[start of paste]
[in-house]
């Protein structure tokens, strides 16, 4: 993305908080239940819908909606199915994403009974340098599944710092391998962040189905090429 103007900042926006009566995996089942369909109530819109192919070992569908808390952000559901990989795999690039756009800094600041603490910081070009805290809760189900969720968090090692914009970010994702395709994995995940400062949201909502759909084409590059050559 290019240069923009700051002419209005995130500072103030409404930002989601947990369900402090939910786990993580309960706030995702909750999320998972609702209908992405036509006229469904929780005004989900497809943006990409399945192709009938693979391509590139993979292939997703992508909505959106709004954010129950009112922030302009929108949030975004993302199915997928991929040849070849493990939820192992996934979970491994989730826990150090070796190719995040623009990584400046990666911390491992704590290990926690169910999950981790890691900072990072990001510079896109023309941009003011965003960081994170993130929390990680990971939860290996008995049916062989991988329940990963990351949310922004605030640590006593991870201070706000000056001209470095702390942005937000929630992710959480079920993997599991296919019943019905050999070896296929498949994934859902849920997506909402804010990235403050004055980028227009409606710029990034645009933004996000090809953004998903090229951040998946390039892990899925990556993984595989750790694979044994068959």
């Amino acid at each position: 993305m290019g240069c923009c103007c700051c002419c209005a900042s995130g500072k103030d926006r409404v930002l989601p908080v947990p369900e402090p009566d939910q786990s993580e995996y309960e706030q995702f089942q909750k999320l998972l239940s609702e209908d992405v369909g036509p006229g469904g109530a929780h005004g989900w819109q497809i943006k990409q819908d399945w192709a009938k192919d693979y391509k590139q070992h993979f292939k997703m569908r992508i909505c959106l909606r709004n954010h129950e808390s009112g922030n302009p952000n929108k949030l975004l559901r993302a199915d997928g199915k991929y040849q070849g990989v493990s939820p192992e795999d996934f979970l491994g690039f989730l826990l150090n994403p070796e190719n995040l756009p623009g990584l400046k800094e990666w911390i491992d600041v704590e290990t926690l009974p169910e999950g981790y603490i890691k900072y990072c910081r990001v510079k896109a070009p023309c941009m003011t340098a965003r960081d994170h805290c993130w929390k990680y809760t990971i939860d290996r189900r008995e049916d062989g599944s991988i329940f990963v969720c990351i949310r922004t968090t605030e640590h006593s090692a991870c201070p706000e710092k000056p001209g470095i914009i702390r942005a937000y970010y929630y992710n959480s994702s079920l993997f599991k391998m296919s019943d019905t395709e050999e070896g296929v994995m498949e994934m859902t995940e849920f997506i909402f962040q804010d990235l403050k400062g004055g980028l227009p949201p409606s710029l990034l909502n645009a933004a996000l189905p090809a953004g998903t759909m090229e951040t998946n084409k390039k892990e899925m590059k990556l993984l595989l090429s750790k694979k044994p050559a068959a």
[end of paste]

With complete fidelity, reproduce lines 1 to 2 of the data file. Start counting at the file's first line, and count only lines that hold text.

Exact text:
[in-house]
């Protein structure tokens, strides 16, 4: 993305908080239940819908909606199915994403009974340098599944710092391998962040189905090429 103007900042926006009566995996089942369909109530819109192919070992569908808390952000559901990989795999690039756009800094600041603490910081070009805290809760189900969720968090090692914009970010994702395709994995995940400062949201909502759909084409590059050559 290019240069923009700051002419209005995130500072103030409404930002989601947990369900402090939910786990993580309960706030995702909750999320998972609702209908992405036509006229469904929780005004989900497809943006990409399945192709009938693979391509590139993979292939997703992508909505959106709004954010129950009112922030302009929108949030975004993302199915997928991929040849070849493990939820192992996934979970491994989730826990150090070796190719995040623009990584400046990666911390491992704590290990926690169910999950981790890691900072990072990001510079896109023309941009003011965003960081994170993130929390990680990971939860290996008995049916062989991988329940990963990351949310922004605030640590006593991870201070706000000056001209470095702390942005937000929630992710959480079920993997599991296919019943019905050999070896296929498949994934859902849920997506909402804010990235403050004055980028227009409606710029990034645009933004996000090809953004998903090229951040998946390039892990899925990556993984595989750790694979044994068959």